Some of the earliest work at Bernissart focused on the extraordinary circumstances of the original discovery. The dinosaurs had been unearthed in a coal mine at depths of between 356 and 322 metres below the surface (Figure 18). This was unexpected, as the coal seams being excavated were known to be Palaeozoic in age and dinosaurs are of course unknown in rocks of such antiquity. However, the Iguanodon skeletons were not found in the coal seams themselves, but in a pocket of shale of Cretaceous age that cut across the more ancient coal-bearing rocks. Mining geologists had a commercial interest in discovering the extent of these clays, and the degree to which they might affect coal extraction, so they began mapping the area.
Cross sections of the mine, created during these geological investigations, suggested that the horizontal layers of Palaeozoic rocks (with their valuable coal seams) were occasionally cut through very steeply by beds of Mesozoic shale (finely laminated clays). The cross sections gave the first impression of steep-sided ravines cut into the ancient rocks, and formed the basis for a graphic and rather M appealing notion that the Bernissart dinosaurs represented a herd | that had tumbled to their deaths (Figure 18). Dollo, himself no £ geologist, was more inclined to the idea that these dinosaurs had lived, and died, in a narrow gorge. However, the more dramatic story had the greater impact, and was further embellished by suggestions that they had been stampeded into the ravine by huge predatory dinosaurs (megalosaurs), or by some freak event such as a forest fire. This was not entirely wishful thinking: extremely rare fragments of a large predatory dinosaur were discovered within the Iguanodon-bearing beds; and charcoal-like lumps of coal were recovered from some of the rubble-like deposits found in the region between the coal-bearing rocks and the dinosaur-bearing shaly beds.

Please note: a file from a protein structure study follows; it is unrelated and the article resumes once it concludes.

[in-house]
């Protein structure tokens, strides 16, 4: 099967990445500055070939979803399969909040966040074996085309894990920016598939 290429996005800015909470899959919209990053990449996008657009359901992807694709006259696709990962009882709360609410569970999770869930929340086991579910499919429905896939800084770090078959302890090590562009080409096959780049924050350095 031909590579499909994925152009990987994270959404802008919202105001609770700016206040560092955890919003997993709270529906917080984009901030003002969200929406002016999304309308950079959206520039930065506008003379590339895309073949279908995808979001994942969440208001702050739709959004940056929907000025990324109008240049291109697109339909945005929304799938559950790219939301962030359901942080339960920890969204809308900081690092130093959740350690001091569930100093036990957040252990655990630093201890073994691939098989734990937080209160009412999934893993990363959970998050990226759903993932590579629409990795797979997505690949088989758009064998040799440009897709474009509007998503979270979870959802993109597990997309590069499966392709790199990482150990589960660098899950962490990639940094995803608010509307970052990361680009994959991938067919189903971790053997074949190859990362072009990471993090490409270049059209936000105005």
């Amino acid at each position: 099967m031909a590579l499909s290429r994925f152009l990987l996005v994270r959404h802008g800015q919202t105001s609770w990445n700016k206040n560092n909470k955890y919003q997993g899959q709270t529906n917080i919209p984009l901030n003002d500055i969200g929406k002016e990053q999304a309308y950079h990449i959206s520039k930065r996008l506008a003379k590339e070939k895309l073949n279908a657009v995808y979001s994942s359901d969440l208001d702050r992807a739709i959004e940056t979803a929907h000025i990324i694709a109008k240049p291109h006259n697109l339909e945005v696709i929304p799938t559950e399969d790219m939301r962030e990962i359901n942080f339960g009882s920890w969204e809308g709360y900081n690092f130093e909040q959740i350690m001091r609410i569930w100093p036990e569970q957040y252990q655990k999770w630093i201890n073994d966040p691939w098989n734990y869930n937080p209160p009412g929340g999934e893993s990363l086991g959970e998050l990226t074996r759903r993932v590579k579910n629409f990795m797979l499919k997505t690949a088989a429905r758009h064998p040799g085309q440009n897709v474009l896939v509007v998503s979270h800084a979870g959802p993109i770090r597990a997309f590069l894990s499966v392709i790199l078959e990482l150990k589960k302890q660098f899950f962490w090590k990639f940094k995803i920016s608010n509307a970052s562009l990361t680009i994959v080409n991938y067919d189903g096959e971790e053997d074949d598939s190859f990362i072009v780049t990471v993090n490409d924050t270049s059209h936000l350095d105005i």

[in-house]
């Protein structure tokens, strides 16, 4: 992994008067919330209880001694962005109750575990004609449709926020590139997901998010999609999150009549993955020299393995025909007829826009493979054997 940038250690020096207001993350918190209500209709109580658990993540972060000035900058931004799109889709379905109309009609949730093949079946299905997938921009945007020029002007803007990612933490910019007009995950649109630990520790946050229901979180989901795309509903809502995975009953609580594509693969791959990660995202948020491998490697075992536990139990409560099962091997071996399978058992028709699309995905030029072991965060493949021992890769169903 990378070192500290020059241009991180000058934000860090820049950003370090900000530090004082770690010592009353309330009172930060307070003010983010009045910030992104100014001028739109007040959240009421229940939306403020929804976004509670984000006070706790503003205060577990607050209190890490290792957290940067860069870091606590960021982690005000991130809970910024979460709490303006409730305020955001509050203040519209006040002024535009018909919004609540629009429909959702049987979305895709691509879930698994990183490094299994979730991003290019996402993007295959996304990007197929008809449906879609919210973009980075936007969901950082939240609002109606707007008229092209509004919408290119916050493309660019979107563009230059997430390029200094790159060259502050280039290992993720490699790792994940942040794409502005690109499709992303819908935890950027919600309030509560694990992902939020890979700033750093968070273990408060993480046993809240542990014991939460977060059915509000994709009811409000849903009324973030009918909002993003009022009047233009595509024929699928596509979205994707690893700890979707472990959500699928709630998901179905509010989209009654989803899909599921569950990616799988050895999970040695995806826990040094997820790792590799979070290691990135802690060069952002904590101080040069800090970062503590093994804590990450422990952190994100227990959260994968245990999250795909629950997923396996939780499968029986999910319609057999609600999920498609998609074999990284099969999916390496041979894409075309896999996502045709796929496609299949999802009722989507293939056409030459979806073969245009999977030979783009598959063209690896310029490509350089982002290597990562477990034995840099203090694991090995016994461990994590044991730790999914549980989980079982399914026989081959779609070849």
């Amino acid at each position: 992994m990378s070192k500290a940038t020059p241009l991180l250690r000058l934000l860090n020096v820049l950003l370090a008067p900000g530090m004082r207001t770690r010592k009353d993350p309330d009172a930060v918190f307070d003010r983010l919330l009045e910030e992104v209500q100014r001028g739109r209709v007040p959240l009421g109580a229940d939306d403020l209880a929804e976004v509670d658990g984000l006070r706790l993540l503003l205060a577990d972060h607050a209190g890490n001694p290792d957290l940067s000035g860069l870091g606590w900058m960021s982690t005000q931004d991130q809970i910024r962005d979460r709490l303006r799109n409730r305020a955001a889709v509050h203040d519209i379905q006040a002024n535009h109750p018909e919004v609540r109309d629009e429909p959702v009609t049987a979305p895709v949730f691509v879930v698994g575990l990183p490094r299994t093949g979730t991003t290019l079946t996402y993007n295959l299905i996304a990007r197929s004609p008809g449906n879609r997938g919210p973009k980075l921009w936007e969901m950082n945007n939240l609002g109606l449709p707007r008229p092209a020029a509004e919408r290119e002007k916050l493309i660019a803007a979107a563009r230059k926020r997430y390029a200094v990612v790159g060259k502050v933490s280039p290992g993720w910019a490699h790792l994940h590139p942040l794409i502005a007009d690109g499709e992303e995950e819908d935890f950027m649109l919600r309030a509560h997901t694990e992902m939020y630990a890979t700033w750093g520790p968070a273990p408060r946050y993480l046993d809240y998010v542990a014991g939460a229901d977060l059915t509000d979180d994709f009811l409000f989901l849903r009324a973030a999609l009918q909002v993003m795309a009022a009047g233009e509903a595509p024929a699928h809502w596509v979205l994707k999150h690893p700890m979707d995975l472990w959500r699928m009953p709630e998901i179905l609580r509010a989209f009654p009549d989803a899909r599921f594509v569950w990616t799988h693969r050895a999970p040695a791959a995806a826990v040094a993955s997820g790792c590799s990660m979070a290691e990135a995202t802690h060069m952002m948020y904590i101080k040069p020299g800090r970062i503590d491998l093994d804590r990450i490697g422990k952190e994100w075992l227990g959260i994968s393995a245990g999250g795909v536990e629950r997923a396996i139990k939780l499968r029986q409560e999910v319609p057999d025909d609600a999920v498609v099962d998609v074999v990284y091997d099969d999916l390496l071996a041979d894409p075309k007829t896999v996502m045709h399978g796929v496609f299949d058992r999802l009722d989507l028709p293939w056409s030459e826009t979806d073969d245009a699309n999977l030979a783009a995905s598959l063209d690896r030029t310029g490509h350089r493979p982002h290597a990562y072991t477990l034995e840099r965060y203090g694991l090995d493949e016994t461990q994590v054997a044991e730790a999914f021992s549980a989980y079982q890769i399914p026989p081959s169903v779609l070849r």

The discoveries at Bernissart presented a huge logistic challenge in the 1870s and early 1880s. Complete skeletons of dinosaurs measuring up to 11 metres in length had been discovered at the bottom of a deep mine; they were the focus of worldwide interest at the time, but how were they to be excavated and studied?
A cooperative venture was arranged between the Belgian government, funding the scientists and technicians of the Royal Natural History Museum in Brussels, and the miners and engineers at the colliery in Bernissart. Each skeleton was carefully exposed and its position in the mine recorded systematically on plan diagrams. Every skeleton was divided into manageable blocks approximately 1 metre square. Each block, protected by a jacket of plaster of Paris, was carefully numbered and recorded on plan drawings (Figure 19) before being lifted and transported to Brussels.